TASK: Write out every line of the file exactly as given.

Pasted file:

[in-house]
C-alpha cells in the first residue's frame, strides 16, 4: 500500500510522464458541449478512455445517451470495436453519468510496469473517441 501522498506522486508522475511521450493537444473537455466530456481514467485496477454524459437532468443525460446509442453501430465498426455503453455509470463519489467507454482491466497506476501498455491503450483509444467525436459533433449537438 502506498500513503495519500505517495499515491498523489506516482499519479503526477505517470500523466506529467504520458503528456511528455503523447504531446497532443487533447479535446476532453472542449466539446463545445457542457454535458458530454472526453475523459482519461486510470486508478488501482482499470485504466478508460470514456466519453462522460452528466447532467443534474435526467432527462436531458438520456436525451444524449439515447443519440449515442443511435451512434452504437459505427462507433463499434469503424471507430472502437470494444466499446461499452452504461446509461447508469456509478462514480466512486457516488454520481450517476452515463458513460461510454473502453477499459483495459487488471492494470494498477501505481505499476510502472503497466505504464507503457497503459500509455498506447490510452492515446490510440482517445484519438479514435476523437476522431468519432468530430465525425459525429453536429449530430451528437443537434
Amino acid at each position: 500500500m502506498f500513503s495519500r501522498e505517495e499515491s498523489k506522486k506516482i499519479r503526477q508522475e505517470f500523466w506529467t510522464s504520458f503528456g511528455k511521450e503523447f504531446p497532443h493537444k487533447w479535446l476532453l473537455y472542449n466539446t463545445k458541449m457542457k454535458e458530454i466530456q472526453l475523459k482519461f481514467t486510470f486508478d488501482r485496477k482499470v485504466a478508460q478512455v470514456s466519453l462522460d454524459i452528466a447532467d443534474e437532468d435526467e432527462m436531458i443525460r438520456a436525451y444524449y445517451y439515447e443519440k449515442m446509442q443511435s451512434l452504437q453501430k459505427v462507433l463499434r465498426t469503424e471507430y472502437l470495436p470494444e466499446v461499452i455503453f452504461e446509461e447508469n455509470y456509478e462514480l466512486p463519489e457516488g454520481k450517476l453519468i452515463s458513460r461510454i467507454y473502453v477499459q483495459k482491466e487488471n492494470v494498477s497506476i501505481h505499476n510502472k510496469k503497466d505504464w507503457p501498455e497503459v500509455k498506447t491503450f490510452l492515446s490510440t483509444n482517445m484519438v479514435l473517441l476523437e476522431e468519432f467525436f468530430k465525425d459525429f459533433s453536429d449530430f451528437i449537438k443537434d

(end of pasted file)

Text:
[in-house]
C-alpha cells in the first residue's frame, strides 16, 4: 500500500510522464458541449478512455445517451470495436453519468510496469473517441 501522498506522486508522475511521450493537444473537455466530456481514467485496477454524459437532468443525460446509442453501430465498426455503453455509470463519489467507454482491466497506476501498455491503450483509444467525436459533433449537438 502506498500513503495519500505517495499515491498523489506516482499519479503526477505517470500523466506529467504520458503528456511528455503523447504531446497532443487533447479535446476532453472542449466539446463545445457542457454535458458530454472526453475523459482519461486510470486508478488501482482499470485504466478508460470514456466519453462522460452528466447532467443534474435526467432527462436531458438520456436525451444524449439515447443519440449515442443511435451512434452504437459505427462507433463499434469503424471507430472502437470494444466499446461499452452504461446509461447508469456509478462514480466512486457516488454520481450517476452515463458513460461510454473502453477499459483495459487488471492494470494498477501505481505499476510502472503497466505504464507503457497503459500509455498506447490510452492515446490510440482517445484519438479514435476523437476522431468519432468530430465525425459525429453536429449530430451528437443537434
Amino acid at each position: 500500500m502506498f500513503s495519500r501522498e505517495e499515491s498523489k506522486k506516482i499519479r503526477q508522475e505517470f500523466w506529467t510522464s504520458f503528456g511528455k511521450e503523447f504531446p497532443h493537444k487533447w479535446l476532453l473537455y472542449n466539446t463545445k458541449m457542457k454535458e458530454i466530456q472526453l475523459k482519461f481514467t486510470f486508478d488501482r485496477k482499470v485504466a478508460q478512455v470514456s466519453l462522460d454524459i452528466a447532467d443534474e437532468d435526467e432527462m436531458i443525460r438520456a436525451y444524449y445517451y439515447e443519440k449515442m446509442q443511435s451512434l452504437q453501430k459505427v462507433l463499434r465498426t469503424e471507430y472502437l470495436p470494444e466499446v461499452i455503453f452504461e446509461e447508469n455509470y456509478e462514480l466512486p463519489e457516488g454520481k450517476l453519468i452515463s458513460r461510454i467507454y473502453v477499459q483495459k482491466e487488471n492494470v494498477s497506476i501505481h505499476n510502472k510496469k503497466d505504464w507503457p501498455e497503459v500509455k498506447t491503450f490510452l492515446s490510440t483509444n482517445m484519438v479514435l473517441l476523437e476522431e468519432f467525436f468530430k465525425d459525429f459533433s453536429d449530430f451528437i449537438k443537434d